Have a track record of making poor investment decisions? You can blame it on your DNA.
That’s according to new research, which found that our strategic behavior is at least partly determined by the genes that regulate dopamine production in our bodies.
Scientists at University of California, Berkeley and University of Illinois at Urbana-Champaign studied people playing a game called “patent race,” in which each participant uses a computer to bet against an anonymous adversary. Specifically, the researchers were looking at variations in belief-based learning, or how well players can predict and react to other people’s behaviors, and reinforcement-based learning through trial and error, or how they use past experiences to modify their strategy.
As it turns out, differences in belief-based learning had a lot to do with variations in genes that control dopamine functioning in a part of the brain called the medial prefrontal cortex.
On the other hand, performance on tasks related to reinforcement-based learning corresponded to differences in genes that regulate dopamine functioning in a brain area called the striatum.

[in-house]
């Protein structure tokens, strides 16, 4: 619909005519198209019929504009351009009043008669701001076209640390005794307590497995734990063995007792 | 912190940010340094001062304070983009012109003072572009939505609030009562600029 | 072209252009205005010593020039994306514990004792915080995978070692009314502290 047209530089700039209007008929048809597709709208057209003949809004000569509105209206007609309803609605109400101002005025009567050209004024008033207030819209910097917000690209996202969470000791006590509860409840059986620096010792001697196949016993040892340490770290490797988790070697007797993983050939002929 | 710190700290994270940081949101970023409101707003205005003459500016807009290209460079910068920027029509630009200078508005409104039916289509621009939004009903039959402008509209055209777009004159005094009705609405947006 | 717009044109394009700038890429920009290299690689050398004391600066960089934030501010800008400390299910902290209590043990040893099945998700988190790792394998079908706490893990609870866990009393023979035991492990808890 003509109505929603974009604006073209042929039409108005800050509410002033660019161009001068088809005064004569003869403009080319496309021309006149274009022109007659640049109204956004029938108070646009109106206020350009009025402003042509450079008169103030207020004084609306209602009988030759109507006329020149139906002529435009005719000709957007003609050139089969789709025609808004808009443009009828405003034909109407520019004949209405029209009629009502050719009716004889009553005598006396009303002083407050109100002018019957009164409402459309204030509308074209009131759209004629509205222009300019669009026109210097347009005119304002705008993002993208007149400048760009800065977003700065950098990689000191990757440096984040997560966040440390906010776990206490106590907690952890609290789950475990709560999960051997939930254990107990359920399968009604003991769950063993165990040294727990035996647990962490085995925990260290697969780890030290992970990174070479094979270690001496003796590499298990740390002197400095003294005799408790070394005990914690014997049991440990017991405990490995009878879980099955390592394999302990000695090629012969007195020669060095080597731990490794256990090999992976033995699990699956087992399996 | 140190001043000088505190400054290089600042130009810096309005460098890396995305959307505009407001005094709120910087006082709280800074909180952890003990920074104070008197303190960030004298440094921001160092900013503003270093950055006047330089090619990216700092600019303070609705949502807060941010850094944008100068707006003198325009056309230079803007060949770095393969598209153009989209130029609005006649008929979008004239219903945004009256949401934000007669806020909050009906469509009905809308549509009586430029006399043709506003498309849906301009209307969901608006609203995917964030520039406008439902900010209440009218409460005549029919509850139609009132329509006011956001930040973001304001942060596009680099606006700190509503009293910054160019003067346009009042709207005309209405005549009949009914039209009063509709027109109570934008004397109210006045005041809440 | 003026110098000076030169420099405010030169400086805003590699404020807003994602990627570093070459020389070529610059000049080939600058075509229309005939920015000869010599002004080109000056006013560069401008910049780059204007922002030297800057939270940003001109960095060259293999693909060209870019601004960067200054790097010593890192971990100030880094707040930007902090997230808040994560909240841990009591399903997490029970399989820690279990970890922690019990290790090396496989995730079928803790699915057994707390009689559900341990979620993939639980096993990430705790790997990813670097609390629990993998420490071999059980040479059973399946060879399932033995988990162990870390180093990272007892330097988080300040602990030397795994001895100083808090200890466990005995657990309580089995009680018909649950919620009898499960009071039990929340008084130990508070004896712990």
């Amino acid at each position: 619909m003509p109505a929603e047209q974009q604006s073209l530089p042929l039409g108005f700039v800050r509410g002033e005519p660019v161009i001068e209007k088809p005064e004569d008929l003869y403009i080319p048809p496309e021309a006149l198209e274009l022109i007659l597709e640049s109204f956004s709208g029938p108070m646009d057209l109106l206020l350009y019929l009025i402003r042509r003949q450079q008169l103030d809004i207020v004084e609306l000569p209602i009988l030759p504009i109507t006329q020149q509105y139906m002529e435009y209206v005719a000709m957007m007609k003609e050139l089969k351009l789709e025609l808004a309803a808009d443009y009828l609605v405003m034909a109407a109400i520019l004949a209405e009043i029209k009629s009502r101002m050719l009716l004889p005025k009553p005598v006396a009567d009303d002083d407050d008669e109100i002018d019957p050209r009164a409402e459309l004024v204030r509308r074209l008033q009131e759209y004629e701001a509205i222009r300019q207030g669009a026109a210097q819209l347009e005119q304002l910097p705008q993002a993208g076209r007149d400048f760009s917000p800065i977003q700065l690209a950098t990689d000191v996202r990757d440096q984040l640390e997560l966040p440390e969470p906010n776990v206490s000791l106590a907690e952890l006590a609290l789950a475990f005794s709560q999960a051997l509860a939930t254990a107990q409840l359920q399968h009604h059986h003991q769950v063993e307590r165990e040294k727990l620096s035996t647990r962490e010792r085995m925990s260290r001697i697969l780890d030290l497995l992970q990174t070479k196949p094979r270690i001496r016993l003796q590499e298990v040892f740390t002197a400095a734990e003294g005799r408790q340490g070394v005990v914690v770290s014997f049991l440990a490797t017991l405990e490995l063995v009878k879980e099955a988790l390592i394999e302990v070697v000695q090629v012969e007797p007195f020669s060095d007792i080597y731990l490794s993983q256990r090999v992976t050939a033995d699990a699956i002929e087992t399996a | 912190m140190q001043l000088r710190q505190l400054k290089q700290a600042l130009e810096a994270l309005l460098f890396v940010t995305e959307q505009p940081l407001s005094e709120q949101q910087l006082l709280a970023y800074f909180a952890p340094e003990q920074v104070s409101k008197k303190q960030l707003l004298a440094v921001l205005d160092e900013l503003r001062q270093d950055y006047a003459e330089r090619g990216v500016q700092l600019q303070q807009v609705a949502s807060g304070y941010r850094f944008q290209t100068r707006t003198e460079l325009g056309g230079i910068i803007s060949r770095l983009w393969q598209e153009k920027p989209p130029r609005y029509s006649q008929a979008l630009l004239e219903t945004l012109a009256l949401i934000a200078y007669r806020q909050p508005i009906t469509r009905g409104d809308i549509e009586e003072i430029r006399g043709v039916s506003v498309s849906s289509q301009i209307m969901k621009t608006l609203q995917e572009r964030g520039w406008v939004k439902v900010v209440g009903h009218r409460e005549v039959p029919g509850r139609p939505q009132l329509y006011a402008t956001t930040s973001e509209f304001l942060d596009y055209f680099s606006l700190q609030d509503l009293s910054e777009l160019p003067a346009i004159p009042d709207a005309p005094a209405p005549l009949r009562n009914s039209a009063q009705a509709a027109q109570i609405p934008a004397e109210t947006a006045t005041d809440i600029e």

Scientists already knew when people bet or play competitive games, they activate their medial prefrontal cortex and striatum. But this research is the first to find a significant relationship between competitive behavior and the genes that affect the production of dopamine in these parts of the brain.
Right now there’s no indication that Wall Street analysts are going to start giving blood samples or sticking their heads in brain scanners to figure out whether they’re suited for the job. But the more we learn about our genetic predispositions, the better we can figure out our individual money-managing strengths and weaknesses—and how to use those assets to our advantage.